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Quadriceps muscle and tendon injuries

Timothy J Von Fange, MD
Section Editor
Karl B Fields, MD
Deputy Editor
Jonathan Grayzel, MD, FAAEM


Injuries of the quadriceps muscles and tendons are common among athletes and active adults. Most can be diagnosed by a careful history and physical examination, and conservative management is successful for the large majority.

The presentation, diagnosis, and management of quadriceps injuries are reviewed here. Other lower extremity injuries are discussed separately, including the following topics. (See "Overview of running injuries of the lower extremity" and "Hamstring muscle and tendon injuries" and "Approach to the adult with knee pain likely of musculoskeletal origin" and "Patellofemoral pain" and "Iliotibial band syndrome".)


The quadriceps muscles are composed of the rectus femoris, vastus lateralis, vastus medialis, and vastus intermedius (picture 1 and figure 1 and figure 2 and figure 3 and figure 4). The rectus femoris lies centrally at the anterior thigh and has two origins (figure 5). More superficial fibers begin as a tendon at the anterior inferior iliac spine (AIIS), while deeper fibers arise from the acetabular rim. These two muscle sections fuse with a myofascial layer, sometimes called the central tendon, that extends two-thirds the length of the rectus femoris. The vastus lateralis muscle originates at the proximal, lateral border of the femur and the area of the greater trochanter (figure 6 and figure 7). The vastus lateralis (figure 8) has the largest volume of all of the quadriceps. It contributes to knee extension but also pulls the patella laterally. The vastus medialis is the smallest of the quadriceps and originates at the medial femur near the intertrochanteric line. The vastus medialis (figure 9) counteracts the vastus lateralis by pulling the patella medially. As a shorter muscle with less mass, the vastus medialis must maintain adequate strength to counteract the vastus lateralis. The vastus intermedius (figure 10) originates from the proximal portion of the femur at the superior intertrochanteric line (figure 11). The vastus intermedius helps to stabilize midline tracking of the patella during knee extension.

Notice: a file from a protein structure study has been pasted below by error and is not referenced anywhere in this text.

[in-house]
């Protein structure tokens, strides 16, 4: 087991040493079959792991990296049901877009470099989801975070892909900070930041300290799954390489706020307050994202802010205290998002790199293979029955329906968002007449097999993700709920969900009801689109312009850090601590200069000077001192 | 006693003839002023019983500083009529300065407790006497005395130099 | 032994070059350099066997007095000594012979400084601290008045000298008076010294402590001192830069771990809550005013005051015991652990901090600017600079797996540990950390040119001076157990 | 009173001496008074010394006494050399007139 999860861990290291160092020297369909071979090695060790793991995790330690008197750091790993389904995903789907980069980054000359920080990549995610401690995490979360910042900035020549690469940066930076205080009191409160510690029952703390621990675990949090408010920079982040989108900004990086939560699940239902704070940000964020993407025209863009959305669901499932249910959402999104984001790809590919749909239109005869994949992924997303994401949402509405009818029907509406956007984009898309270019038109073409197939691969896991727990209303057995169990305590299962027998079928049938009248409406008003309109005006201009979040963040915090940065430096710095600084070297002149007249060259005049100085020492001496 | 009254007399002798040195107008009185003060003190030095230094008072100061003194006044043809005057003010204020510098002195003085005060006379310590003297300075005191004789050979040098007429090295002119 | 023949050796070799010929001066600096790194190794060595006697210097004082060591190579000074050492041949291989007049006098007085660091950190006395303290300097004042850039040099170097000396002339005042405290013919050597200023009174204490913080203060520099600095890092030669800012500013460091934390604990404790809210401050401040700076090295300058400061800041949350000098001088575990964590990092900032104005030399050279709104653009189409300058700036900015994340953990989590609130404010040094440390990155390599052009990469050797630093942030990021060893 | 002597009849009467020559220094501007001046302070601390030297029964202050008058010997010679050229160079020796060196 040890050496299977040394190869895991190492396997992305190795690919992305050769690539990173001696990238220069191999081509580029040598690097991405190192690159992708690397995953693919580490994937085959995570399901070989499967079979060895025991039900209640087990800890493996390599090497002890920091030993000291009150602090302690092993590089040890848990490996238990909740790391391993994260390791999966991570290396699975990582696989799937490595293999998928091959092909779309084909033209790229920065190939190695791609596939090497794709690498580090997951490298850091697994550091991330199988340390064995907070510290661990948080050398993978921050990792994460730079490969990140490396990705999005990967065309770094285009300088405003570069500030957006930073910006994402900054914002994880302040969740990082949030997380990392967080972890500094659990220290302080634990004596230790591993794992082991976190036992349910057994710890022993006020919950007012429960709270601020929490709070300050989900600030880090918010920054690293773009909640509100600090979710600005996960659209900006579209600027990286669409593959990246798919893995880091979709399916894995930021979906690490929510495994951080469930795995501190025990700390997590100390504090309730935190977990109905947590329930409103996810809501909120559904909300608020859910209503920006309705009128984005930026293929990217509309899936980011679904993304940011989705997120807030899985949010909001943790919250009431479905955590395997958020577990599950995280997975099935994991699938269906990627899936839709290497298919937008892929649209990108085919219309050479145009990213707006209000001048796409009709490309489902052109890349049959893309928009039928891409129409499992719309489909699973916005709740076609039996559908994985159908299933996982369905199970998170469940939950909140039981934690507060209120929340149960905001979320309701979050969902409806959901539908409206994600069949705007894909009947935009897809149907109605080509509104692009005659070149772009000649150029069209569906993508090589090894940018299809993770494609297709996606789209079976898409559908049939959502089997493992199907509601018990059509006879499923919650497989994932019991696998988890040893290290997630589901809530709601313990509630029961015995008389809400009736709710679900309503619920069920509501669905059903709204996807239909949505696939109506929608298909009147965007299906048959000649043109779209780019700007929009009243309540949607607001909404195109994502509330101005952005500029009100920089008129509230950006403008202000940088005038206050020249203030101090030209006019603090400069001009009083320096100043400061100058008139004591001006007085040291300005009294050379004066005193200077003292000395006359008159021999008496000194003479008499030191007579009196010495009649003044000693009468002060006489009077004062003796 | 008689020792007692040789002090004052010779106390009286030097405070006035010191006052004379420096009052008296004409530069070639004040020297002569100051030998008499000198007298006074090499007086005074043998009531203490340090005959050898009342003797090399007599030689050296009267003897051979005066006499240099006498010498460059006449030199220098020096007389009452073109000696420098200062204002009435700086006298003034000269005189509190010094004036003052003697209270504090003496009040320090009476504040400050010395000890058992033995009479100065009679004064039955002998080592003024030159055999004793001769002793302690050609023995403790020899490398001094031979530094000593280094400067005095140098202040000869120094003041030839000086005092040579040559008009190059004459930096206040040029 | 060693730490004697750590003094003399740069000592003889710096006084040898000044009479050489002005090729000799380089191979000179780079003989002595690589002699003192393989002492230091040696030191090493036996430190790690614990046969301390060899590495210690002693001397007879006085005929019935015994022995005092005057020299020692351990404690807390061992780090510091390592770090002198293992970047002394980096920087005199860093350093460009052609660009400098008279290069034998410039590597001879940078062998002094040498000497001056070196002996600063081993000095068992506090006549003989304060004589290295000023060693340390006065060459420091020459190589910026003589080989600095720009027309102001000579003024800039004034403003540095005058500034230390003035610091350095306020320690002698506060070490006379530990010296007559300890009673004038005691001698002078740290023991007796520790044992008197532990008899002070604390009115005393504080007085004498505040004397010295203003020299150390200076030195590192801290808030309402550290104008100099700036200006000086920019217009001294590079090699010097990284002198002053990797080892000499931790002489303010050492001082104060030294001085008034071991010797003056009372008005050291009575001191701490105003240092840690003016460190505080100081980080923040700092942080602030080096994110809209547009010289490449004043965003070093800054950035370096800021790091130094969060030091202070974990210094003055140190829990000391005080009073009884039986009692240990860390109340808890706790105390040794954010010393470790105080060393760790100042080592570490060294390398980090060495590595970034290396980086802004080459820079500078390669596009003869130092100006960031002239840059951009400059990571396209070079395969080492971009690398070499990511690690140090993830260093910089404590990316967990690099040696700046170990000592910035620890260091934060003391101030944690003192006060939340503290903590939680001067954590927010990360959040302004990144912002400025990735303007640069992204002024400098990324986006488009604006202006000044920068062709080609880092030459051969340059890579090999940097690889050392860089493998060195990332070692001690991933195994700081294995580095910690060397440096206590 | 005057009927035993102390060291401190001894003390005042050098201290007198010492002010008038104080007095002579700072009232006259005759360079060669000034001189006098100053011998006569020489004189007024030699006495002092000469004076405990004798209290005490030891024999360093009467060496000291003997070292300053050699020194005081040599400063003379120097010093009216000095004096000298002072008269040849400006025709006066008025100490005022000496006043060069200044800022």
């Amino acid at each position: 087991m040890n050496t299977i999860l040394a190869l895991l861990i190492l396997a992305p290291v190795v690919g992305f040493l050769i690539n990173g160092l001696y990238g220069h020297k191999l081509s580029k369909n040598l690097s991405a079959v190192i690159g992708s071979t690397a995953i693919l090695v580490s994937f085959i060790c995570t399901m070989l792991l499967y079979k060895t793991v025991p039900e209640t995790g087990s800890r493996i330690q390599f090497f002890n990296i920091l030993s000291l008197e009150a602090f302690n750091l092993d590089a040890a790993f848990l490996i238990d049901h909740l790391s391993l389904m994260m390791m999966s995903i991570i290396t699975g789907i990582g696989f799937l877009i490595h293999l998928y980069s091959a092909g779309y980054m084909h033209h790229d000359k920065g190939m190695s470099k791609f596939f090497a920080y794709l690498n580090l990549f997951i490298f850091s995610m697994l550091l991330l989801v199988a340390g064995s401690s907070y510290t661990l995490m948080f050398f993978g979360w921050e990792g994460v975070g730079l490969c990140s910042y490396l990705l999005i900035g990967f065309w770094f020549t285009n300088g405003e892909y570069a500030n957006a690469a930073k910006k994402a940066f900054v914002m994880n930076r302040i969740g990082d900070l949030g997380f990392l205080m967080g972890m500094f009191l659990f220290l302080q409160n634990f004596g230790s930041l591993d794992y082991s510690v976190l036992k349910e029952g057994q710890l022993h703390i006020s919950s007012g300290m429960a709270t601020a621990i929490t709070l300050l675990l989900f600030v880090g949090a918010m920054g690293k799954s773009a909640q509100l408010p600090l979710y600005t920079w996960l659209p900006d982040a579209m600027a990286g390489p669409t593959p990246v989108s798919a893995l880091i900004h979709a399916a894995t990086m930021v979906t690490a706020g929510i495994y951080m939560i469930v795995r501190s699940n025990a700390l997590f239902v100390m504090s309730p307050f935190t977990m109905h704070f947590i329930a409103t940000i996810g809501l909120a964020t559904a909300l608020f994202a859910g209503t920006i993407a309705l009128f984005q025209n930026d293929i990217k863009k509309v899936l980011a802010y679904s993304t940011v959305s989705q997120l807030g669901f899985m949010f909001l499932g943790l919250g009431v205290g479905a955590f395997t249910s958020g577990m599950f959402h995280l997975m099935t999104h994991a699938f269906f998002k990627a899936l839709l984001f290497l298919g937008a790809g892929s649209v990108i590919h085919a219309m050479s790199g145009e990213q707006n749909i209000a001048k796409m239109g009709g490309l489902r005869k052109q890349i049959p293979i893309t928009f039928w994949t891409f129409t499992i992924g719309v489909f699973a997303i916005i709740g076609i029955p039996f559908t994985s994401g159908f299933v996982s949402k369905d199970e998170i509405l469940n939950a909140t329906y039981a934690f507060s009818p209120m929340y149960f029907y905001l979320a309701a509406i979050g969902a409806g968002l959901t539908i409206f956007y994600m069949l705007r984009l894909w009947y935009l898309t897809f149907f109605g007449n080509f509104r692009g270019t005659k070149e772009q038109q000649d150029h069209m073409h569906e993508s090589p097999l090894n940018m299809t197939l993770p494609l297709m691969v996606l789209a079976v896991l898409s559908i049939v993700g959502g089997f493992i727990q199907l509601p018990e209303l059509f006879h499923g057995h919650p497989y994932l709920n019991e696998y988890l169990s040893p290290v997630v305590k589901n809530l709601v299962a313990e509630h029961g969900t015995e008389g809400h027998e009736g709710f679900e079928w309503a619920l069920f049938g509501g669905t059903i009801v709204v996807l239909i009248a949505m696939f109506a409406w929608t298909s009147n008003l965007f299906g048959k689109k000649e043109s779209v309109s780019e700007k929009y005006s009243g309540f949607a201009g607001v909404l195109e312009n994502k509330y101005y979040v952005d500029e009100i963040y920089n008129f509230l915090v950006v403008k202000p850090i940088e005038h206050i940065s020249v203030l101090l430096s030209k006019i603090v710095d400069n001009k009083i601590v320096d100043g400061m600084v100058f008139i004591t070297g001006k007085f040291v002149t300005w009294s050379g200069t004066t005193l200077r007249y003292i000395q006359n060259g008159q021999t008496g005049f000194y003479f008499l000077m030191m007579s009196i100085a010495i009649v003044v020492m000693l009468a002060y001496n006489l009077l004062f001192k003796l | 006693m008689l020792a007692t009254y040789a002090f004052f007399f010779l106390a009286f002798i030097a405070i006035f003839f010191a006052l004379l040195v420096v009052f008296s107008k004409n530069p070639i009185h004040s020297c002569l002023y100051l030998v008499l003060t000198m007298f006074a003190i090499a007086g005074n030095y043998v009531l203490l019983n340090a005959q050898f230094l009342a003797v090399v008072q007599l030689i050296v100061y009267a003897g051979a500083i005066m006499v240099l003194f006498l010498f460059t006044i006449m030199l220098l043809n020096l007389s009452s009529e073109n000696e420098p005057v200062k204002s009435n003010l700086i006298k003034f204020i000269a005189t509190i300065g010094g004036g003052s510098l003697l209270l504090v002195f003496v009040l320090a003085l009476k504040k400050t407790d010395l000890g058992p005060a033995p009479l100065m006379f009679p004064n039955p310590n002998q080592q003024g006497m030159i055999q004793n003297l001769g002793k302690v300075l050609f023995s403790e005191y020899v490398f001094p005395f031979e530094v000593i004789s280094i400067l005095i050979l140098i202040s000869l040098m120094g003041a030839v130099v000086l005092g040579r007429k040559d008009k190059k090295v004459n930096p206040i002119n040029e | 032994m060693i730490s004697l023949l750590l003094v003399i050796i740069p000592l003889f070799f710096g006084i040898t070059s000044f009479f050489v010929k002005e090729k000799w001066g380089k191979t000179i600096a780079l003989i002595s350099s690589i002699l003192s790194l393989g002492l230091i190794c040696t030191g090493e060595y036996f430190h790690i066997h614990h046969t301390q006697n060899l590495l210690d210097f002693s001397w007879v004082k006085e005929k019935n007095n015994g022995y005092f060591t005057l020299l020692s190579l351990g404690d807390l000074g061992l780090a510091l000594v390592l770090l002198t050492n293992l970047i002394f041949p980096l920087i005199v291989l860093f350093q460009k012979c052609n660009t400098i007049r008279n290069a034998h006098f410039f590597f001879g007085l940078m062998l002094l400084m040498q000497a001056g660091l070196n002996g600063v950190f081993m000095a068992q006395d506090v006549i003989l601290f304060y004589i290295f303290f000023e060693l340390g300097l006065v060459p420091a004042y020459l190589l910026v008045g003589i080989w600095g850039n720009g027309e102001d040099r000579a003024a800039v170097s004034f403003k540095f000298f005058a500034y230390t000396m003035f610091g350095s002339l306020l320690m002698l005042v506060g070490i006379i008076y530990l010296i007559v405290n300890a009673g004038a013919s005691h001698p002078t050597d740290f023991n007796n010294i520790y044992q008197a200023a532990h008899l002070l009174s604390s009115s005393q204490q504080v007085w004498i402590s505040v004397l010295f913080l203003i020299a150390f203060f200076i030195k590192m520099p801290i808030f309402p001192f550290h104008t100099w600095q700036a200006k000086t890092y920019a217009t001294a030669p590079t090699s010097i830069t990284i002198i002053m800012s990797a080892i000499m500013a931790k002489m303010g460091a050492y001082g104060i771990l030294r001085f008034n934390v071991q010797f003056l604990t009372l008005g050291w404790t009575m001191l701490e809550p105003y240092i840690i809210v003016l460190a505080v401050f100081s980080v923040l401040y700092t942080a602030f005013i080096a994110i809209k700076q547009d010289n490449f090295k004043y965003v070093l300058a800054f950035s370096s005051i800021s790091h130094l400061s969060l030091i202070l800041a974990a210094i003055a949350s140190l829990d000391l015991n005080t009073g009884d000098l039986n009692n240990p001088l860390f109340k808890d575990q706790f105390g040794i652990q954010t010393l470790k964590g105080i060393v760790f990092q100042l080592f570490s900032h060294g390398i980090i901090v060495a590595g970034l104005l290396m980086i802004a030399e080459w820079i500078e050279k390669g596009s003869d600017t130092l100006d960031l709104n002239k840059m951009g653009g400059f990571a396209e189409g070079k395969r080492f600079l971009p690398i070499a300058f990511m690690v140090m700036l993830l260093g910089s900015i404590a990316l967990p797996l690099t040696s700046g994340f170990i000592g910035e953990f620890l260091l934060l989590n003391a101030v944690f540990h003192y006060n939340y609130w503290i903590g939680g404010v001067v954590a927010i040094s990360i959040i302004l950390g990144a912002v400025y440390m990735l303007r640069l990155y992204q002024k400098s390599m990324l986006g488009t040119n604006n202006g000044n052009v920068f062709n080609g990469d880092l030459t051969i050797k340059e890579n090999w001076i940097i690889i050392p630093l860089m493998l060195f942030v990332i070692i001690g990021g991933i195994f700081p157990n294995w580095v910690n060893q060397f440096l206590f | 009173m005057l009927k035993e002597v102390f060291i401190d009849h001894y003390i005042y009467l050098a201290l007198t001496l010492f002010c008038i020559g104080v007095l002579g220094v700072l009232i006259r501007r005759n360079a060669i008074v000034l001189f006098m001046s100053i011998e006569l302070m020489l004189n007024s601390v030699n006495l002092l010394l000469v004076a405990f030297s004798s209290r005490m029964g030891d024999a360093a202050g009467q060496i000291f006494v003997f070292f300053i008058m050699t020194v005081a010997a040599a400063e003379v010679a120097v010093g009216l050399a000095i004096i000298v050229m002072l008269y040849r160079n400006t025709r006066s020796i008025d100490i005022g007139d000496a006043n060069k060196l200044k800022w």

The combined action of the quadriceps can generate powerful knee extension. The muscles insert onto the patella as the common quadriceps tendon. This tendon then envelops the patella and inserts onto the tibial tuberosity. The portion of the tendon that extends inferior to the patella is generally referred to as the patella tendon.

Innervation of the quadriceps muscles is from the femoral nerve (figure 12), which arises from nerve roots at the second to fourth lumbar vertebrae (L2 to L4). The vastus lateralis and vastus medialis receive a greater portion of their innervation from the L3 nerve root.

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Literature review current through: Nov 2017. | This topic last updated: Dec 06, 2017.
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